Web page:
Tuesday, May 19, 2015
The debate over state religious freedom restoration acts (state RFRAs) has obviously become white-hot, and it likely will heat up again in states in the future. For purposes of convenience and of the record, here is a collection of letters defending various state RFRAs, written to legislators considering such bills, by religious-liberty scholars--several of whom (including me) support same-sex marriage--who want to set the record straight on what such bills are actually likely to do. Among other things, the letters state that:
[From IN letter:] The most common charge opponents make against RFRA legislation is that it is a "license to discriminate." It is no such thing.... [Application of anti-discrimination laws] creates a serious conflict for religious individuals who personally provide creative services to assist with such weddings. But whatever one thinks of the arguments for and against exempting such individuals, it is far from clear that the proposed Indiana RFRA would lead courts to recognize such an exemption....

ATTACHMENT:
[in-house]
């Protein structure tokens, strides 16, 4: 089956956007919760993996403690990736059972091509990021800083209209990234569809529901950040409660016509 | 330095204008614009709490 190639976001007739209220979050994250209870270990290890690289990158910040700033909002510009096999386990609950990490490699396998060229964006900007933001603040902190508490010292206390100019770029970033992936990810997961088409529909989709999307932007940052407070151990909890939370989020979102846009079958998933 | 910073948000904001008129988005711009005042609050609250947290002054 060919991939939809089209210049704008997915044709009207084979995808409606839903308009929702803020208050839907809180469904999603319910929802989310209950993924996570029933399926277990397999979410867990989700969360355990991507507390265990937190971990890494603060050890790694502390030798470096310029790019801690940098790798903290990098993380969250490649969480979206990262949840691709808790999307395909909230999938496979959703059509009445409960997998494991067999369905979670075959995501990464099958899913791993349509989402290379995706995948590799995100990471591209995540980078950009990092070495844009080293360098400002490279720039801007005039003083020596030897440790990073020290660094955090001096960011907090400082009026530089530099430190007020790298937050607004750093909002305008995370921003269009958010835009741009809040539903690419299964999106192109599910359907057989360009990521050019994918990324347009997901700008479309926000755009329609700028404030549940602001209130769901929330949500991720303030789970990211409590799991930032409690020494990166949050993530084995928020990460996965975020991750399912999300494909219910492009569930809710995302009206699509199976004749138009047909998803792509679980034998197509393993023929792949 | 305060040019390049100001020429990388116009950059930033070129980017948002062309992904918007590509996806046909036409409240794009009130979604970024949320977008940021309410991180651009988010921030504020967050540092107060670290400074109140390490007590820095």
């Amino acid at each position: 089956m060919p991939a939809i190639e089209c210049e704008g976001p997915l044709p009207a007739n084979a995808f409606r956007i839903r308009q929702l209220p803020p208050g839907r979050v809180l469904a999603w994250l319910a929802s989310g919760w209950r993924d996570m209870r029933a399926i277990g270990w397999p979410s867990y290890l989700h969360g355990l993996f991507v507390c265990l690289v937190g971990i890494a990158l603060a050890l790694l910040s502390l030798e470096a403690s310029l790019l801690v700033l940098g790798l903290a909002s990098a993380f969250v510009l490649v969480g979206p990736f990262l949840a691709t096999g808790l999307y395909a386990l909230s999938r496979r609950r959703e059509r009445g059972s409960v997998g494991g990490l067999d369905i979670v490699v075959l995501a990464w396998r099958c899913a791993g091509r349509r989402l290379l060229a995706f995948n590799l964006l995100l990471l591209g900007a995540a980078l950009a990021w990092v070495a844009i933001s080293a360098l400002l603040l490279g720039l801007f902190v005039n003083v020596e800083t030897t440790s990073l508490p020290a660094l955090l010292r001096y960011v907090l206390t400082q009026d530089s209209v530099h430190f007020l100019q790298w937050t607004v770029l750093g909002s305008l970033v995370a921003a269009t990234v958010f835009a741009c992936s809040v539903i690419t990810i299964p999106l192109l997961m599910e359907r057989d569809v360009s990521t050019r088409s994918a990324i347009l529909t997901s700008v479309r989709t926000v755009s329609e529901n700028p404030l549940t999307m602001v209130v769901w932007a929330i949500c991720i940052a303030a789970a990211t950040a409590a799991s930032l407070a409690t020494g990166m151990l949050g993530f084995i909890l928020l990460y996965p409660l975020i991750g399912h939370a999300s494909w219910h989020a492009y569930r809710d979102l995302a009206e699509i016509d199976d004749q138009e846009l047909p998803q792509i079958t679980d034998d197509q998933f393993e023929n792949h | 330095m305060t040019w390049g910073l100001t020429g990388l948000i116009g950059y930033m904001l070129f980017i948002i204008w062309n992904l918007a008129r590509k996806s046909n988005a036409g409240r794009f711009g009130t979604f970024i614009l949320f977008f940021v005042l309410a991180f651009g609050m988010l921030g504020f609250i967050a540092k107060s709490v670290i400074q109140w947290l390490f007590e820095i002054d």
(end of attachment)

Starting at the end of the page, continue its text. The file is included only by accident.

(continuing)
[From GA letter:] Most RFRA cases do not involve anti-discrimination laws or suits between private parties.... Rather, they involve disputes between government and a religious individual or organization, and they arise when one of our vast array of government regulations turns out to burden one of the diverse religious practices of the American people.... State RFRAs have been important to the practice of religion in this country, and especially to the practice of minority faiths.
Georgia (Feb. 2015)
Indiana (Feb. 2015)
Arizona (Feb. 2014, to Gov. Jan Brewer; countering widespread misstatements about the likely effect of amendments to the state RFRA, even though some of the signers did not take a position on whether the amendments should be adopted)
Mississippi (Feb. 2014)
North Dakota (May 2012)